Southeastern Wisconsin Invasive Species Consortium, Inc.

SEWISC

Roadside Inventory and Management

A team of committed representatives is currently meeting with southeastern Wisconsin roadside maintenance crews to deliver location and population size data for five invasive species which were mapped in 2011, 2012 and 2013 through the efforts of more than 150 SEWISC volunteers.   Wild parsnip (Pastinaca sativa) was mapped by citizen scientists in 2012 while common and cut-leaved teasel (Dipsacus sylvestris and D. laciniatus), common reed grass (Phragmites australis) and Japanese knotweed (Polygonum cuspidatum) populations were the target of 2011 efforts. 

With the aid of Great Lakes Restoration Initiative funding through the Environmental Protection Agency, the Ozaukee Washington Land Trust (OWLT) has partnered with SEWISC to schedule meetings with key representatives in more than 100 cities, towns and villages in Washington, Sheboygan, Ozaukee, Milwaukee, Racine and Kenosha Counties.  

 Roadside 1Roadside 2Roadside Mower

Nearly 5,000 poulations of target invasive plant species were mapped by our volunteers.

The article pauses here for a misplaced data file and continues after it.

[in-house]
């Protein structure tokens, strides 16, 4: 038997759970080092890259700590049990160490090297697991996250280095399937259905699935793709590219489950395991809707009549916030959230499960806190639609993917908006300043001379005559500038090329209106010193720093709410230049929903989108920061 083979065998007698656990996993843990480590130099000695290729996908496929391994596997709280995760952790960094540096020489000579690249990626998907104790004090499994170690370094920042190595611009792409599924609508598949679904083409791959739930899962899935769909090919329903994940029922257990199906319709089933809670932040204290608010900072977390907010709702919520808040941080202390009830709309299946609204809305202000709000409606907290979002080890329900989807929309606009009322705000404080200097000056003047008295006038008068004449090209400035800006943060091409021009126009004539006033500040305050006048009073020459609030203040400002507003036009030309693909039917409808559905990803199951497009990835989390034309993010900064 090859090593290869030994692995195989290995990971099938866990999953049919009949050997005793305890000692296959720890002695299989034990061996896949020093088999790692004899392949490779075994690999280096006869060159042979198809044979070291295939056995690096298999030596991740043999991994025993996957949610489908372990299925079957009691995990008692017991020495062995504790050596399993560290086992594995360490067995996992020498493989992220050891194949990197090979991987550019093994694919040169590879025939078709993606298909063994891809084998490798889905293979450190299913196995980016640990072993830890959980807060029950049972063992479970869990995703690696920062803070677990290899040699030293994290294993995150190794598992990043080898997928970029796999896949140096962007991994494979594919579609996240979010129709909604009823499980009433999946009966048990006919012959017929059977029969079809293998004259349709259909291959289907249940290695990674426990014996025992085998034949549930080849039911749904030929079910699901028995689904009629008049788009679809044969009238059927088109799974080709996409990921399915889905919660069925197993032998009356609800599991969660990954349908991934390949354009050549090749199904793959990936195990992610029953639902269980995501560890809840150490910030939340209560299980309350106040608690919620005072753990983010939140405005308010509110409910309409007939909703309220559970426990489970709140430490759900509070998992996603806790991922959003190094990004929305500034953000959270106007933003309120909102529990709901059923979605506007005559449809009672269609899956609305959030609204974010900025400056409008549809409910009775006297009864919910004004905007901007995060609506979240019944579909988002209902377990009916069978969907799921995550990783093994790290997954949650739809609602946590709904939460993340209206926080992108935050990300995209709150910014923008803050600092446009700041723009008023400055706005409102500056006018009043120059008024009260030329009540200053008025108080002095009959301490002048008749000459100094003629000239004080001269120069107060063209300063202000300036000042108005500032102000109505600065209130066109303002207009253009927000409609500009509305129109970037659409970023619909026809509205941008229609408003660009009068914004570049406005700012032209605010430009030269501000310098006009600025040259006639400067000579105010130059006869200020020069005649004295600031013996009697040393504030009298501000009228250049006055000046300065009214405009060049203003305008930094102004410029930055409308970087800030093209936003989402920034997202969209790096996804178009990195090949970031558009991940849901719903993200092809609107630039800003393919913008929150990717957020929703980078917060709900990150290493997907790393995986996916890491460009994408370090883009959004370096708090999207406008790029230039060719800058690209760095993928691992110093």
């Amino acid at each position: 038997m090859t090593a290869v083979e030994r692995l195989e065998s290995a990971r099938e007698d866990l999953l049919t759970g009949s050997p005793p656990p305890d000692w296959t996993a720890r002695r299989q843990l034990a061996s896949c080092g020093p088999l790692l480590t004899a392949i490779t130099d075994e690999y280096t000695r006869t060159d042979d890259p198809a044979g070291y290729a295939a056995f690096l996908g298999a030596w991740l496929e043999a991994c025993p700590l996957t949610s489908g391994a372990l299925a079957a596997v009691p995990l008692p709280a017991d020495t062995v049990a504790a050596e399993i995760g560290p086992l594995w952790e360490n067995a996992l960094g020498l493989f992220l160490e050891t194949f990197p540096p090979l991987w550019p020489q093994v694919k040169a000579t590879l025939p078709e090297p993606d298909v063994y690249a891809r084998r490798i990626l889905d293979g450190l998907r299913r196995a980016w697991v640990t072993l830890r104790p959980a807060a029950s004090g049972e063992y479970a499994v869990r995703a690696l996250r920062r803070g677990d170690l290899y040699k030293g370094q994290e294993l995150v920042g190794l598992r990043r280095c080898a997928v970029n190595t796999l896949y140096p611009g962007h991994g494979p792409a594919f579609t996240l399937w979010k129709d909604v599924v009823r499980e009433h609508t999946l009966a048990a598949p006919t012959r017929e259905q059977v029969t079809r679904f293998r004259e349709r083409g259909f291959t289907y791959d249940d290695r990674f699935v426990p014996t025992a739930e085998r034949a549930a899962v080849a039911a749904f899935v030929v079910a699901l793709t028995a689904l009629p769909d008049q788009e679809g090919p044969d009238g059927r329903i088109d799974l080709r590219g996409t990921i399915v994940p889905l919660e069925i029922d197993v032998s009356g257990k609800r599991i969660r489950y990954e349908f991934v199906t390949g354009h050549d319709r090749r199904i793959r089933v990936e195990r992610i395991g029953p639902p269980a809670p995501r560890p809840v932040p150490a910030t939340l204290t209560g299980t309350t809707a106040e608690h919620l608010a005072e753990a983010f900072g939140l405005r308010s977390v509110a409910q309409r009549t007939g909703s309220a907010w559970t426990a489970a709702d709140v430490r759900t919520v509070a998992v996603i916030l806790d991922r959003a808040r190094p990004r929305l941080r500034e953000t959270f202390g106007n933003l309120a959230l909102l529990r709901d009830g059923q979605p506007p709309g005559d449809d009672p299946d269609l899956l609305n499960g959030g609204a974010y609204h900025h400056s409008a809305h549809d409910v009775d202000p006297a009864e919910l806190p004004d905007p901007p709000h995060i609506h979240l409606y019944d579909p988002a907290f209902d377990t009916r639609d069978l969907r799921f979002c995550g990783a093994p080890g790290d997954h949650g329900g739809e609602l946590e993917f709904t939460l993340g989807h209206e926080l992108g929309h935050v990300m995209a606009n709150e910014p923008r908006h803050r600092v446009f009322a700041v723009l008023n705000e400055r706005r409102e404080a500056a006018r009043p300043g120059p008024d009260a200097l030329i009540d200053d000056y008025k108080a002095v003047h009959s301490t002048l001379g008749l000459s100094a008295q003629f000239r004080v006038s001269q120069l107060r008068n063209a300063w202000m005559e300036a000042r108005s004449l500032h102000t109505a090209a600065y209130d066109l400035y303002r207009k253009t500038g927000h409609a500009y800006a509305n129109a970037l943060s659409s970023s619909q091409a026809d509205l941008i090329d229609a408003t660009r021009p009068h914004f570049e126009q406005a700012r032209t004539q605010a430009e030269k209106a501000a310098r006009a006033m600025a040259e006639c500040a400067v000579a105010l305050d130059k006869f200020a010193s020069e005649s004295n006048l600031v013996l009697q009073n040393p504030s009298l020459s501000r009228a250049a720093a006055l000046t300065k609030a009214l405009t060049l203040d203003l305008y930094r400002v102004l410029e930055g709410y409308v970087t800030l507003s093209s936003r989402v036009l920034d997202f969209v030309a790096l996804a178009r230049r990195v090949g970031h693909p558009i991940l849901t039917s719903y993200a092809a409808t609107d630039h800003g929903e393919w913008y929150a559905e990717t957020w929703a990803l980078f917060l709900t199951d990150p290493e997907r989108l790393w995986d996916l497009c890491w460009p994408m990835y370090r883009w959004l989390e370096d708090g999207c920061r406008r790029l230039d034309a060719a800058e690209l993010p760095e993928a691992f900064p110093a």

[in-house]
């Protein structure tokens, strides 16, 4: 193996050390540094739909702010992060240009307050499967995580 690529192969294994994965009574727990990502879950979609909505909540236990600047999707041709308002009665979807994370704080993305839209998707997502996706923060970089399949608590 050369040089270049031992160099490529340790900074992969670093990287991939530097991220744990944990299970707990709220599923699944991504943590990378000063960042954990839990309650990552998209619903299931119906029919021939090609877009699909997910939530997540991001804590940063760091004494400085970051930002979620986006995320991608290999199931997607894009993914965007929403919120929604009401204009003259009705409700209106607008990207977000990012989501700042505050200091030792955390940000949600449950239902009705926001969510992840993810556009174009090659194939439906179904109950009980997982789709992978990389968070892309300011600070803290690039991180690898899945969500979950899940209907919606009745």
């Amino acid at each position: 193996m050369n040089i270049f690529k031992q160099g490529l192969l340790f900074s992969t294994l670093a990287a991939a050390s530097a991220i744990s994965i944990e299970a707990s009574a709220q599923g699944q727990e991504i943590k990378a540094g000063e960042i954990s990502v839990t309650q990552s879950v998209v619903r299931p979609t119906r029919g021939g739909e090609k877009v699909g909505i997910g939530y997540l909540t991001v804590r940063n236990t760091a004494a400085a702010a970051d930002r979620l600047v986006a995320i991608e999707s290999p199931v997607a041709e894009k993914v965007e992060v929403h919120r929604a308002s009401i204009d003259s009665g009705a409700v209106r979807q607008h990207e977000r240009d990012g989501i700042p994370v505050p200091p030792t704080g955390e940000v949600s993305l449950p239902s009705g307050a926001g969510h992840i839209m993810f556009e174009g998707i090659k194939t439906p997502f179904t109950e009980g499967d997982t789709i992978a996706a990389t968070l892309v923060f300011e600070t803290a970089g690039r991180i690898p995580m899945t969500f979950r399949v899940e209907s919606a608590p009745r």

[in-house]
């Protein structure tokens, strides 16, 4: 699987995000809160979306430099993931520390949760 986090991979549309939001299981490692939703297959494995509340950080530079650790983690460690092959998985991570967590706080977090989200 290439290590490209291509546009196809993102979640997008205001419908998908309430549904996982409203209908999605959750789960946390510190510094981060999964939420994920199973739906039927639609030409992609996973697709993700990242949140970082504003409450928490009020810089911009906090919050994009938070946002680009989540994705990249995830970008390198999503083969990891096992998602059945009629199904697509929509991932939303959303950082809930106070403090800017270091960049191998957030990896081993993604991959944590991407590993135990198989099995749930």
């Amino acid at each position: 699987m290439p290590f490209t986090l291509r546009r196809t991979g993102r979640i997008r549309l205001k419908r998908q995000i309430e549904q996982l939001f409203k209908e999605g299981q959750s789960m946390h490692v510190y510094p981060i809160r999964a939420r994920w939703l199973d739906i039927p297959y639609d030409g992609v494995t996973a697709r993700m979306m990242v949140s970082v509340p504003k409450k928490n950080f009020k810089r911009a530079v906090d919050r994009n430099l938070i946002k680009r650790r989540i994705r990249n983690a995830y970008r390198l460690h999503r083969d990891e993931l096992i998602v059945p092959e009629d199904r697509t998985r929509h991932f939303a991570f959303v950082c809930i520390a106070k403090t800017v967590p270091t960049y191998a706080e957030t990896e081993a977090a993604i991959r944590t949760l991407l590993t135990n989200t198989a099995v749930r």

2013 SEWISC Survey Layout no pictures

How You Can Help Stop the Spread of Invasives on Roadways

Develop a program by following the guidelines in the SEWISC ROW Invasive Species Management Plan.  The basic elements of a program to contain and control invasive plants on right-of-ways are simple to prioritize and outline:

  • Adjust and customize ROW mowing to prevent spreading seed, and when possible, to prevent seed set in established patches.  In other words, don’t spread the species by mowing.  In general this means a full-mowing of the ROW in the month of July.
  • Keep a close eye on all your roadways and identify newly-occurring individual plants and very small new patches of these invasives.
  • Eliminate/eradicate those newly-occurring individual plants and very small new patches using methods appropriate for the species.
  • and, Sustain this program on a continuing basis. 

Unless resources are available to accomplish all of these priority control tasks, aggressive and more costly control of well-established populations should only be conducted if it can be justified for specific localities (e.g. a roadside population poses a definite threat to an adjacent high-quality natural area).  DO NOT spread established populations!

For help with:

  •        Monitoring roadways for new colonists,
  •        Identification of plants,
  •        Consultation on seed maturity status of plants,
  •        Specific control recommendations, or
  •        Anything else you need to help you with invasive plant control,

Contact us at:

What SEWISC could really use from you:

Help with formulating a reasonable cost estimate for this work!

 

RESOURCES:

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